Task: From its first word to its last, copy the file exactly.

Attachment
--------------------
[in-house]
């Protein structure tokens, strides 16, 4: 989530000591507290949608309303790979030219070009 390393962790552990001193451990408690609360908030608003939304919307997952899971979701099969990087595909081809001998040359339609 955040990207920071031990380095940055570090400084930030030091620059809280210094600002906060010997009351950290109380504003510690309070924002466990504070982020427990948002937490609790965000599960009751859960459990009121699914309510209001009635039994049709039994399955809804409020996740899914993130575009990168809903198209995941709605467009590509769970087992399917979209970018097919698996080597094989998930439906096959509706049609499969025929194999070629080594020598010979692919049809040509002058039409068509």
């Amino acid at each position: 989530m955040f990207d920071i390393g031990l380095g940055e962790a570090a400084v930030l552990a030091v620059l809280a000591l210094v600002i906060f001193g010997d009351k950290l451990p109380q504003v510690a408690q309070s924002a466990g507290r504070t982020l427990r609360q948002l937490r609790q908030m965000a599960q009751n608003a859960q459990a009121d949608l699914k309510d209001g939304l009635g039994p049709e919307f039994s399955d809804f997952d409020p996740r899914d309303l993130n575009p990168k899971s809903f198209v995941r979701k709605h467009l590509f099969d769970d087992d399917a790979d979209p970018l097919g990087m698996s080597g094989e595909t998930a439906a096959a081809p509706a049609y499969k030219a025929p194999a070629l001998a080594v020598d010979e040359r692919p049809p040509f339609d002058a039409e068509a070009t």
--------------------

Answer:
[in-house]
């Protein structure tokens, strides 16, 4: 989530000591507290949608309303790979030219070009 390393962790552990001193451990408690609360908030608003939304919307997952899971979701099969990087595909081809001998040359339609 955040990207920071031990380095940055570090400084930030030091620059809280210094600002906060010997009351950290109380504003510690309070924002466990504070982020427990948002937490609790965000599960009751859960459990009121699914309510209001009635039994049709039994399955809804409020996740899914993130575009990168809903198209995941709605467009590509769970087992399917979209970018097919698996080597094989998930439906096959509706049609499969025929194999070629080594020598010979692919049809040509002058039409068509």
């Amino acid at each position: 989530m955040f990207d920071i390393g031990l380095g940055e962790a570090a400084v930030l552990a030091v620059l809280a000591l210094v600002i906060f001193g010997d009351k950290l451990p109380q504003v510690a408690q309070s924002a466990g507290r504070t982020l427990r609360q948002l937490r609790q908030m965000a599960q009751n608003a859960q459990a009121d949608l699914k309510d209001g939304l009635g039994p049709e919307f039994s399955d809804f997952d409020p996740r899914d309303l993130n575009p990168k899971s809903f198209v995941r979701k709605h467009l590509f099969d769970d087992d399917a790979d979209p970018l097919g990087m698996s080597g094989e595909t998930a439906a096959a081809p509706a049609y499969k030219a025929p194999a070629l001998a080594v020598d010979e040359r692919p049809p040509f339609d002058a039409e068509a070009t």